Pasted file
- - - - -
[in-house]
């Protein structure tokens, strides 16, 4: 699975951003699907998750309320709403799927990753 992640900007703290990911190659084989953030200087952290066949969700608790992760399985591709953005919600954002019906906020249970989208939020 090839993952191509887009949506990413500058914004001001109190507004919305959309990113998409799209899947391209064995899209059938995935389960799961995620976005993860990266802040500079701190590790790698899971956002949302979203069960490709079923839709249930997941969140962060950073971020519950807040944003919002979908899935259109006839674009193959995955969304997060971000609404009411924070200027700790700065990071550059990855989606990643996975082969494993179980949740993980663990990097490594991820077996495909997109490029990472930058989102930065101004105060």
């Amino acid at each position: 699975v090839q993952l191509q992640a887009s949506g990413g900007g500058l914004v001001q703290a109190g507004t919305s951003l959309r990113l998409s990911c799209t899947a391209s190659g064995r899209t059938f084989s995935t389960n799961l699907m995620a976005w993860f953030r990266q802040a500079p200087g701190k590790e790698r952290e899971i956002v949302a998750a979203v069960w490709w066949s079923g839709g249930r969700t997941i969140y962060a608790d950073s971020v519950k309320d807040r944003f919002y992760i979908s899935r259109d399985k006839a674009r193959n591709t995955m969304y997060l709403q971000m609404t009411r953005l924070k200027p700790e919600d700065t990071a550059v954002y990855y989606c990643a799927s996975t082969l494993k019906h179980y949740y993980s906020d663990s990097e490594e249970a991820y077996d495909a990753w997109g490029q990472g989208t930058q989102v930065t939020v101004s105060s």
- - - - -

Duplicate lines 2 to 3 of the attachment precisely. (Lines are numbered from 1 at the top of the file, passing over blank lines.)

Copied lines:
């Protein structure tokens, strides 16, 4: 699975951003699907998750309320709403799927990753 992640900007703290990911190659084989953030200087952290066949969700608790992760399985591709953005919600954002019906906020249970989208939020 090839993952191509887009949506990413500058914004001001109190507004919305959309990113998409799209899947391209064995899209059938995935389960799961995620976005993860990266802040500079701190590790790698899971956002949302979203069960490709079923839709249930997941969140962060950073971020519950807040944003919002979908899935259109006839674009193959995955969304997060971000609404009411924070200027700790700065990071550059990855989606990643996975082969494993179980949740993980663990990097490594991820077996495909997109490029990472930058989102930065101004105060």
């Amino acid at each position: 699975v090839q993952l191509q992640a887009s949506g990413g900007g500058l914004v001001q703290a109190g507004t919305s951003l959309r990113l998409s990911c799209t899947a391209s190659g064995r899209t059938f084989s995935t389960n799961l699907m995620a976005w993860f953030r990266q802040a500079p200087g701190k590790e790698r952290e899971i956002v949302a998750a979203v069960w490709w066949s079923g839709g249930r969700t997941i969140y962060a608790d950073s971020v519950k309320d807040r944003f919002y992760i979908s899935r259109d399985k006839a674009r193959n591709t995955m969304y997060l709403q971000m609404t009411r953005l924070k200027p700790e919600d700065t990071a550059v954002y990855y989606c990643a799927s996975t082969l494993k019906h179980y949740y993980s906020d663990s990097e490594e249970a991820y077996d495909a990753w997109g490029q990472g989208t930058q989102v930065t939020v101004s105060s």